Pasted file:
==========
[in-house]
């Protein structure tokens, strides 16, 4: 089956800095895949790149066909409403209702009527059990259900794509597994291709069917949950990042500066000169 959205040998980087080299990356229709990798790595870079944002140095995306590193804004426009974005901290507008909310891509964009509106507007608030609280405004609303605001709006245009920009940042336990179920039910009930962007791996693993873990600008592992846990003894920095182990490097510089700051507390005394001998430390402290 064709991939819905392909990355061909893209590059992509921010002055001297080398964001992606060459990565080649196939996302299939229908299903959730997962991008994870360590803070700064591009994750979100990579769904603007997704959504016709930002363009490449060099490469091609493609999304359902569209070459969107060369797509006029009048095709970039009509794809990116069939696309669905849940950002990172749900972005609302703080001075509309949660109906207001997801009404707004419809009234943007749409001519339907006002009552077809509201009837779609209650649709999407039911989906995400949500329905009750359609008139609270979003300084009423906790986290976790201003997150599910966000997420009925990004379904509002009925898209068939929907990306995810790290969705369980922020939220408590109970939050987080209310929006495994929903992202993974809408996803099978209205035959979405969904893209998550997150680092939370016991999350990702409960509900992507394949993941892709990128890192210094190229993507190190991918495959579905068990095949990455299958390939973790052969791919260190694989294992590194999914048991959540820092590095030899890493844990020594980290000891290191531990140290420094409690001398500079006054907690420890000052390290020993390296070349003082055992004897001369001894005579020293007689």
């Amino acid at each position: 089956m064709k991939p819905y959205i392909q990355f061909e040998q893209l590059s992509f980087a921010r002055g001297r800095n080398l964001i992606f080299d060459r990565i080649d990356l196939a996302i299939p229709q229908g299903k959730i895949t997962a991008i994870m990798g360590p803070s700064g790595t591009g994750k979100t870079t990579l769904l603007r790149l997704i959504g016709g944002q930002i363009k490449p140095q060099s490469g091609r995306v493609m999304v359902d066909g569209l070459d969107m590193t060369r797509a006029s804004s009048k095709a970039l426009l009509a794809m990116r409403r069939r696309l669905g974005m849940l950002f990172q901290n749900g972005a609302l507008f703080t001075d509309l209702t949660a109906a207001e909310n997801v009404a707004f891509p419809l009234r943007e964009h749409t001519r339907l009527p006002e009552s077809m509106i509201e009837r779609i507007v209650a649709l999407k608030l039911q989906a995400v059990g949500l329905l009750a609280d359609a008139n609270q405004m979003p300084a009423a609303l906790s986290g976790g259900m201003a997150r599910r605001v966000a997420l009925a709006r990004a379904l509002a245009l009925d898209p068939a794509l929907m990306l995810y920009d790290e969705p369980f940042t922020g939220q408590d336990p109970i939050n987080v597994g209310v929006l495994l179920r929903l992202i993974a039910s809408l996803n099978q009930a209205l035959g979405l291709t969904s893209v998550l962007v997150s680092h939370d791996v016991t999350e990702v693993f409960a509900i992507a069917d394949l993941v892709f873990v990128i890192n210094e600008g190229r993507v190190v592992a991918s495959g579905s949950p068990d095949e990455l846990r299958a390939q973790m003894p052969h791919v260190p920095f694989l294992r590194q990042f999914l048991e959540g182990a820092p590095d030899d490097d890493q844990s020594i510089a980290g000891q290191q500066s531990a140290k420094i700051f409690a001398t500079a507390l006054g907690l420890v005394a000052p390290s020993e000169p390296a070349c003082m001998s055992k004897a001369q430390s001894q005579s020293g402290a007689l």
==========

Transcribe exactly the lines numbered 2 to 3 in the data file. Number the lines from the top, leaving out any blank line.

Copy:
């Protein structure tokens, strides 16, 4: 089956800095895949790149066909409403209702009527059990259900794509597994291709069917949950990042500066000169 959205040998980087080299990356229709990798790595870079944002140095995306590193804004426009974005901290507008909310891509964009509106507007608030609280405004609303605001709006245009920009940042336990179920039910009930962007791996693993873990600008592992846990003894920095182990490097510089700051507390005394001998430390402290 064709991939819905392909990355061909893209590059992509921010002055001297080398964001992606060459990565080649196939996302299939229908299903959730997962991008994870360590803070700064591009994750979100990579769904603007997704959504016709930002363009490449060099490469091609493609999304359902569209070459969107060369797509006029009048095709970039009509794809990116069939696309669905849940950002990172749900972005609302703080001075509309949660109906207001997801009404707004419809009234943007749409001519339907006002009552077809509201009837779609209650649709999407039911989906995400949500329905009750359609008139609270979003300084009423906790986290976790201003997150599910966000997420009925990004379904509002009925898209068939929907990306995810790290969705369980922020939220408590109970939050987080209310929006495994929903992202993974809408996803099978209205035959979405969904893209998550997150680092939370016991999350990702409960509900992507394949993941892709990128890192210094190229993507190190991918495959579905068990095949990455299958390939973790052969791919260190694989294992590194999914048991959540820092590095030899890493844990020594980290000891290191531990140290420094409690001398500079006054907690420890000052390290020993390296070349003082055992004897001369001894005579020293007689």
């Amino acid at each position: 089956m064709k991939p819905y959205i392909q990355f061909e040998q893209l590059s992509f980087a921010r002055g001297r800095n080398l964001i992606f080299d060459r990565i080649d990356l196939a996302i299939p229709q229908g299903k959730i895949t997962a991008i994870m990798g360590p803070s700064g790595t591009g994750k979100t870079t990579l769904l603007r790149l997704i959504g016709g944002q930002i363009k490449p140095q060099s490469g091609r995306v493609m999304v359902d066909g569209l070459d969107m590193t060369r797509a006029s804004s009048k095709a970039l426009l009509a794809m990116r409403r069939r696309l669905g974005m849940l950002f990172q901290n749900g972005a609302l507008f703080t001075d509309l209702t949660a109906a207001e909310n997801v009404a707004f891509p419809l009234r943007e964009h749409t001519r339907l009527p006002e009552s077809m509106i509201e009837r779609i507007v209650a649709l999407k608030l039911q989906a995400v059990g949500l329905l009750a609280d359609a008139n609270q405004m979003p300084a009423a609303l906790s986290g976790g259900m201003a997150r599910r605001v966000a997420l009925a709006r990004a379904l509002a245009l009925d898209p068939a794509l929907m990306l995810y920009d790290e969705p369980f940042t922020g939220q408590d336990p109970i939050n987080v597994g209310v929006l495994l179920r929903l992202i993974a039910s809408l996803n099978q009930a209205l035959g979405l291709t969904s893209v998550l962007v997150s680092h939370d791996v016991t999350e990702v693993f409960a509900i992507a069917d394949l993941v892709f873990v990128i890192n210094e600008g190229r993507v190190v592992a991918s495959g579905s949950p068990d095949e990455l846990r299958a390939q973790m003894p052969h791919v260190p920095f694989l294992r590194q990042f999914l048991e959540g182990a820092p590095d030899d490097d890493q844990s020594i510089a980290g000891q290191q500066s531990a140290k420094i700051f409690a001398t500079a507390l006054g907690l420890v005394a000052p390290s020993e000169p390296a070349c003082m001998s055992k004897a001369q430390s001894q005579s020293g402290a007689l």